An Rong, the exhibition’s senior curator, found that new technology in tandem with NFTs were more of a reason to put on the exhibition.
Her first experience into NFTs came after earning her museum studies degree earlier this year. She jokingly shares a conversation she had with a friend and Ethereum researcher who suggested that “a blockchain could solve everything.”
Into the future we go
The NFT industry more broadly is projected to continue expanding in droves.
In January, banking behemoth Jefferies adjusted its market capitalization for NFTs to more than $35 billion for 2022. It predicts the industry will be worth upwards of $80 billion by 2025.
Data from blockchain analytics firm Nansen indicates that the total number of users buying and selling NFTs per week in 2022 has been typically higher than users in 2021.
While users may be categorized as both a buyer and seller within the same week, the number of wallets trading NFTs per week during 2022 has been greater than 300,000, except for the one week closing on May 16, 2022, which may be due to the lasting effects of Terra’s UST stablecoin collapse.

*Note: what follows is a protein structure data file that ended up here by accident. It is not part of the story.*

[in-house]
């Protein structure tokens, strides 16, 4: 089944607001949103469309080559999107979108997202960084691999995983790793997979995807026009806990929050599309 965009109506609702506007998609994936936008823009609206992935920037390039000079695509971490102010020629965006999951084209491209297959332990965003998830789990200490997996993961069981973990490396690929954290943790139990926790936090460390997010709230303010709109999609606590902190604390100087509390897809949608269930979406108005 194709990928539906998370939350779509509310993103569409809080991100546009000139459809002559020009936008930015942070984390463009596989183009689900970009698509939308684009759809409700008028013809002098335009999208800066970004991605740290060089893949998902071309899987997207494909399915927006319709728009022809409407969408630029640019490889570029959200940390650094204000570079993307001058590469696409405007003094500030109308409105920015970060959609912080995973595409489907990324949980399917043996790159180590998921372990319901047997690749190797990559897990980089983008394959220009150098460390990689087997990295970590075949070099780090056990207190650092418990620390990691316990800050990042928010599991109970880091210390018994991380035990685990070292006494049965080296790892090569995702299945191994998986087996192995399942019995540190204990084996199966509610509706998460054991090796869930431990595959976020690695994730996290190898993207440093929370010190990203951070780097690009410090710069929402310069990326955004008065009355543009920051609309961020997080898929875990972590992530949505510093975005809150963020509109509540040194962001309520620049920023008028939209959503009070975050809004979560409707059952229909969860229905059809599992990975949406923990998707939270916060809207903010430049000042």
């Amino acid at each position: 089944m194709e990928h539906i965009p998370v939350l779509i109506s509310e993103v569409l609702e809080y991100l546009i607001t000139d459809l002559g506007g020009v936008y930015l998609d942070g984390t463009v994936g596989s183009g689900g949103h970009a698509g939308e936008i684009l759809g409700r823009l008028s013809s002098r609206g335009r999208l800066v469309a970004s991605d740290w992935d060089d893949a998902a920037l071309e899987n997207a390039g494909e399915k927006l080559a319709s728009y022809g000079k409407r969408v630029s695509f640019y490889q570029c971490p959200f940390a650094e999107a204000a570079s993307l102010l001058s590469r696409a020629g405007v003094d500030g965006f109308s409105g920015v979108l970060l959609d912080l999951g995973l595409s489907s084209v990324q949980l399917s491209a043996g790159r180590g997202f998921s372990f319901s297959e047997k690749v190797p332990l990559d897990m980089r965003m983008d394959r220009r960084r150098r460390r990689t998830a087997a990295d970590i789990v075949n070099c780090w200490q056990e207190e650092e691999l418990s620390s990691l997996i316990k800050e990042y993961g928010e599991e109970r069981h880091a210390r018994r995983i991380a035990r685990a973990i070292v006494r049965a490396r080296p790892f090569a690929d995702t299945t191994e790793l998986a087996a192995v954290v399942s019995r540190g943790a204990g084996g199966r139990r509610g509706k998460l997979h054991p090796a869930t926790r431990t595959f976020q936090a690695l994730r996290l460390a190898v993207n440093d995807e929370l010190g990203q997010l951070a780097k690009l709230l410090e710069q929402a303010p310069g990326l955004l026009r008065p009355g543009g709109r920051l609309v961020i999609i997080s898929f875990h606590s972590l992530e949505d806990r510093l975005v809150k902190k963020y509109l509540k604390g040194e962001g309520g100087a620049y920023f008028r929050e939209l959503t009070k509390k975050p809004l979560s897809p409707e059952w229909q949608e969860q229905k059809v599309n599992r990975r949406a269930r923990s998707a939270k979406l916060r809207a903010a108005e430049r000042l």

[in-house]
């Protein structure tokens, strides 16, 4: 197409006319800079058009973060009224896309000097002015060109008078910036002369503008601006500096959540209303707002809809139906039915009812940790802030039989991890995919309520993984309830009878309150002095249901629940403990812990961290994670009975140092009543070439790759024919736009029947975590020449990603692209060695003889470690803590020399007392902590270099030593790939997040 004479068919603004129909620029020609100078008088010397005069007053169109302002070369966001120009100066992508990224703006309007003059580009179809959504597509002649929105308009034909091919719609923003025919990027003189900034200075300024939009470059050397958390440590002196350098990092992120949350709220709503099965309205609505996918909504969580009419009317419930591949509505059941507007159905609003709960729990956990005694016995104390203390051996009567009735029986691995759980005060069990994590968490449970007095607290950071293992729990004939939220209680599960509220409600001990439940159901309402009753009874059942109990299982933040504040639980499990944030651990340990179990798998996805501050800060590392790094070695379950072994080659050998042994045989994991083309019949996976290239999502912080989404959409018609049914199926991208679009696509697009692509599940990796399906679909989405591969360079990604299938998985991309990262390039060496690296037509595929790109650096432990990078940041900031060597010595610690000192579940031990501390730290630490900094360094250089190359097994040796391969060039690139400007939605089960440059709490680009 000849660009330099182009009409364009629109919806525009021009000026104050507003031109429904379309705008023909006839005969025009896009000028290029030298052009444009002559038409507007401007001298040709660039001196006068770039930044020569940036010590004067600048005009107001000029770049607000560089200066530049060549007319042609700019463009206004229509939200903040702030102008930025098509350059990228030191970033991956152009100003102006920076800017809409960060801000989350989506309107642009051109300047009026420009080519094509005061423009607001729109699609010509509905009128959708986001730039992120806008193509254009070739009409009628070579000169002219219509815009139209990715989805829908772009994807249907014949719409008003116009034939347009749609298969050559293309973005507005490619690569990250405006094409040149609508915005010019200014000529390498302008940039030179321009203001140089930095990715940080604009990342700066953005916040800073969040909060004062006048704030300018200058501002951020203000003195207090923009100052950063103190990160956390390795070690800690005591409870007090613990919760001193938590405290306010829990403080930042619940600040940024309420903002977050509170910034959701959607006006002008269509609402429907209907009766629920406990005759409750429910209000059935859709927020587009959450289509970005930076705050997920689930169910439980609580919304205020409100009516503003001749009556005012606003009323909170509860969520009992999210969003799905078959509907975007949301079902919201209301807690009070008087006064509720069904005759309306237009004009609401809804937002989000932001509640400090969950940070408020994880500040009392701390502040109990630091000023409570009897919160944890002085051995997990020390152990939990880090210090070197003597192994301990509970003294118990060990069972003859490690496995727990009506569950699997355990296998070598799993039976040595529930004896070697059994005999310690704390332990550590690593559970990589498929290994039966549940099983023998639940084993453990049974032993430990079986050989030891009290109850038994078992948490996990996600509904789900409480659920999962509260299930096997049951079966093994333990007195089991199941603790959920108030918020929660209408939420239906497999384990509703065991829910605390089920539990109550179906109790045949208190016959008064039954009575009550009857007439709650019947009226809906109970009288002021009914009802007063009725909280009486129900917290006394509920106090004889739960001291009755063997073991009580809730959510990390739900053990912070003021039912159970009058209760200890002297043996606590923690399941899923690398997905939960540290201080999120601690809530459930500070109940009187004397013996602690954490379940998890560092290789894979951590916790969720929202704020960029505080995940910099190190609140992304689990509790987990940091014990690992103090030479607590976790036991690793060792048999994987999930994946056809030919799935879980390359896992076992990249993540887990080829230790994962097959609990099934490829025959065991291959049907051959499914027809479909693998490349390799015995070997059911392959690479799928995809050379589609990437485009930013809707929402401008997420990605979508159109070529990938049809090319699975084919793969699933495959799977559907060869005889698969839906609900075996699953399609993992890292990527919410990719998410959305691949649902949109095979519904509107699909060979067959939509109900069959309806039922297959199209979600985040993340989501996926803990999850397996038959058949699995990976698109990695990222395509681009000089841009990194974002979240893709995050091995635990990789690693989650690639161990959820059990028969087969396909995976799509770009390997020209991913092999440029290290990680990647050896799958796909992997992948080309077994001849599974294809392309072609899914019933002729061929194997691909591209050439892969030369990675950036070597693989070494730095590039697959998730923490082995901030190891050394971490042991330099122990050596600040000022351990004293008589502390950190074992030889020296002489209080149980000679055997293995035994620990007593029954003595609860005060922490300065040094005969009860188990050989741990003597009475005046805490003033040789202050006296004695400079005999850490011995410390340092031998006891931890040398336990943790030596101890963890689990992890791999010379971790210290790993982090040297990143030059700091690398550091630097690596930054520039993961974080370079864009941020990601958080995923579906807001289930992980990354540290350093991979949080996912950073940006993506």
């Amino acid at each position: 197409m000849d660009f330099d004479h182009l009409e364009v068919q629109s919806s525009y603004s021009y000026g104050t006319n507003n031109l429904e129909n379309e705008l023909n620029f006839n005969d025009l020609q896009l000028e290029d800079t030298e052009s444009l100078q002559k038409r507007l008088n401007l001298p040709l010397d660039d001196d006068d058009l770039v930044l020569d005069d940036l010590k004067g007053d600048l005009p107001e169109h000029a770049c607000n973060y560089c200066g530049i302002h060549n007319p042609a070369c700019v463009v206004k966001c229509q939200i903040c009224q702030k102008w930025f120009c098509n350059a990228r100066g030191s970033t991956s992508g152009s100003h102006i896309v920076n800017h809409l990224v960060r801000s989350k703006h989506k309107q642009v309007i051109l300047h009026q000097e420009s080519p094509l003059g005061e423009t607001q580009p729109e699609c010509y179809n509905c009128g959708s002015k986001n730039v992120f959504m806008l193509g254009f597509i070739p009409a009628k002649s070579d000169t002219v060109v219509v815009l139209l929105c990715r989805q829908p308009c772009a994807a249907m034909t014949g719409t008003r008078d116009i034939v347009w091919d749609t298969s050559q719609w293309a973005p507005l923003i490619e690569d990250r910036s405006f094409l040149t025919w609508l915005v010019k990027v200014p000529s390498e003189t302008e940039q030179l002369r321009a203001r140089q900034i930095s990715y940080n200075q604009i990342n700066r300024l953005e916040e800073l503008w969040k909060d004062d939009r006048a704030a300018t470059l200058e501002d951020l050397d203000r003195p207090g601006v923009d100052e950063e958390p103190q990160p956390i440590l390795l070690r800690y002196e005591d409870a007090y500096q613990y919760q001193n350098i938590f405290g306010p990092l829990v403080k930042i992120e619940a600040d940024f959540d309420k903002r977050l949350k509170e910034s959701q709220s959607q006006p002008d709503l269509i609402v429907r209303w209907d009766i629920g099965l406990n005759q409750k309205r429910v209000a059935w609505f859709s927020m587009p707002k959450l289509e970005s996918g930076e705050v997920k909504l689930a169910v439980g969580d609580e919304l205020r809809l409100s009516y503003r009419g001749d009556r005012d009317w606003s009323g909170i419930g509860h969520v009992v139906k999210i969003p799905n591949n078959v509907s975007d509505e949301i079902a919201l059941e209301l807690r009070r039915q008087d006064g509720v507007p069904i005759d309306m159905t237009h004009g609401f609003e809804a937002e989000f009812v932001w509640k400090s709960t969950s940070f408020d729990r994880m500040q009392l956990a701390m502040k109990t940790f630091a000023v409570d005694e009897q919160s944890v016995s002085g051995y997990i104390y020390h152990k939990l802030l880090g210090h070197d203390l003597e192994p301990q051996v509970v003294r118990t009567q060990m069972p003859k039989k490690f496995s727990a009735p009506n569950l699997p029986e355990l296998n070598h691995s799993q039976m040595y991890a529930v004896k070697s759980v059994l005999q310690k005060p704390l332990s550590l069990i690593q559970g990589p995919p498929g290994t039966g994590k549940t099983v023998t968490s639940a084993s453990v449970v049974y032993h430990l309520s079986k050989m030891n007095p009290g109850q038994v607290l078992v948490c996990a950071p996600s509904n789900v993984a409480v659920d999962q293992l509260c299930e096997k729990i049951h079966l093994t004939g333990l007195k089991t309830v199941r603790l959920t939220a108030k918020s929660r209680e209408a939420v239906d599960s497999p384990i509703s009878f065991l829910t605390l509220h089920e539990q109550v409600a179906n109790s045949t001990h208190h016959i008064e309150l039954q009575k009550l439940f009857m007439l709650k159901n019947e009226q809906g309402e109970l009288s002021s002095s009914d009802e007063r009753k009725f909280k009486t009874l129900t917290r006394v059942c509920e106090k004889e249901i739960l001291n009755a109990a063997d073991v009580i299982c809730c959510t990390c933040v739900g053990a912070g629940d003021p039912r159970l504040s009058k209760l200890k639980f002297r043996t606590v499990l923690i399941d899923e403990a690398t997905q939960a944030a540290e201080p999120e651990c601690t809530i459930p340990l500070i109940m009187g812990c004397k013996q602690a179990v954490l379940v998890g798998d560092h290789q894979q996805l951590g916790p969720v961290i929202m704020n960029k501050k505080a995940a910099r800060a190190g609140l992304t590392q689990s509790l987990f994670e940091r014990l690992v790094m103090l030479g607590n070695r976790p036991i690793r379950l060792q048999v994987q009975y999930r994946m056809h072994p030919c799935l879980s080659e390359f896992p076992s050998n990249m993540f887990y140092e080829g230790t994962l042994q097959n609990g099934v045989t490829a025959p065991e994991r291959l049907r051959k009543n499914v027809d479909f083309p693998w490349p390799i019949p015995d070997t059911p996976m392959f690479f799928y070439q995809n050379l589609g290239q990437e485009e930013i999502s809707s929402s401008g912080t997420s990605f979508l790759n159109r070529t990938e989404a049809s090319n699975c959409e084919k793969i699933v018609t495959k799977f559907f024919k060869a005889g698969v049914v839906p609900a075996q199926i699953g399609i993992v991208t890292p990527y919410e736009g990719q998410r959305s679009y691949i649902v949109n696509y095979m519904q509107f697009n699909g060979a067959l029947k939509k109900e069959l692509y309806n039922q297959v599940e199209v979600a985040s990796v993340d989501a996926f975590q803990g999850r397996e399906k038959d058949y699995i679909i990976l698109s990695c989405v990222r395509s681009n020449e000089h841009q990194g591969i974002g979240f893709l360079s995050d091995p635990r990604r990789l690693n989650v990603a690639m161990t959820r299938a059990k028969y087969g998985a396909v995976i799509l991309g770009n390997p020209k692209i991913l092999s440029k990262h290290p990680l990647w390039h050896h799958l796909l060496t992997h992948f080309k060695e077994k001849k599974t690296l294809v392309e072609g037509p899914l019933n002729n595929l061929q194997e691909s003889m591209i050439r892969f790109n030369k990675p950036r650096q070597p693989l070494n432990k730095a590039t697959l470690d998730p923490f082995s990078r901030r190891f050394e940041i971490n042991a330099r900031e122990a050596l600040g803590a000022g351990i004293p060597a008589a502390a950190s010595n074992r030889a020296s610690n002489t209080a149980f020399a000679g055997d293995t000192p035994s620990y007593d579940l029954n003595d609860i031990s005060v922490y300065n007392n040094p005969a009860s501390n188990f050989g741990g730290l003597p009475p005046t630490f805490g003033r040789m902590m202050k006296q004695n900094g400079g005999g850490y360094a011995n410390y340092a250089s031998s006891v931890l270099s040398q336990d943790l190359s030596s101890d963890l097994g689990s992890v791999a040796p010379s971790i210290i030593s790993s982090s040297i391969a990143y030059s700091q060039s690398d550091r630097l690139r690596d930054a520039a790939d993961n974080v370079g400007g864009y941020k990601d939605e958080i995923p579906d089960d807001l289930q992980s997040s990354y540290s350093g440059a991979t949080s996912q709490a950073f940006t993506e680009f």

In comparison, the week closing on Dec. 20, 2021, was the only week in 2021 when the total number of users trading NFTs exceeded 300,000 wallets.
The increase in wallet activity in 2022 juxtaposed with wallet activity in 2021 hints at sustained enthusiasm and interest in NFTs.
Meanwhile, SuperRare's marketplace has seen an estimated $240 million worth of buying and selling of NFT-based digital art. Artists earn revenue on both original sales and resales.
Getting in meant changing the narrative
For NESSgraphics, finishing up his digital studies at University of Connecticut was making him feel like he was stuck in some repetitive cycle. He was looking to get out, often skipping classes for days at a time. But for good reason, and one that his professors, although weary, supported.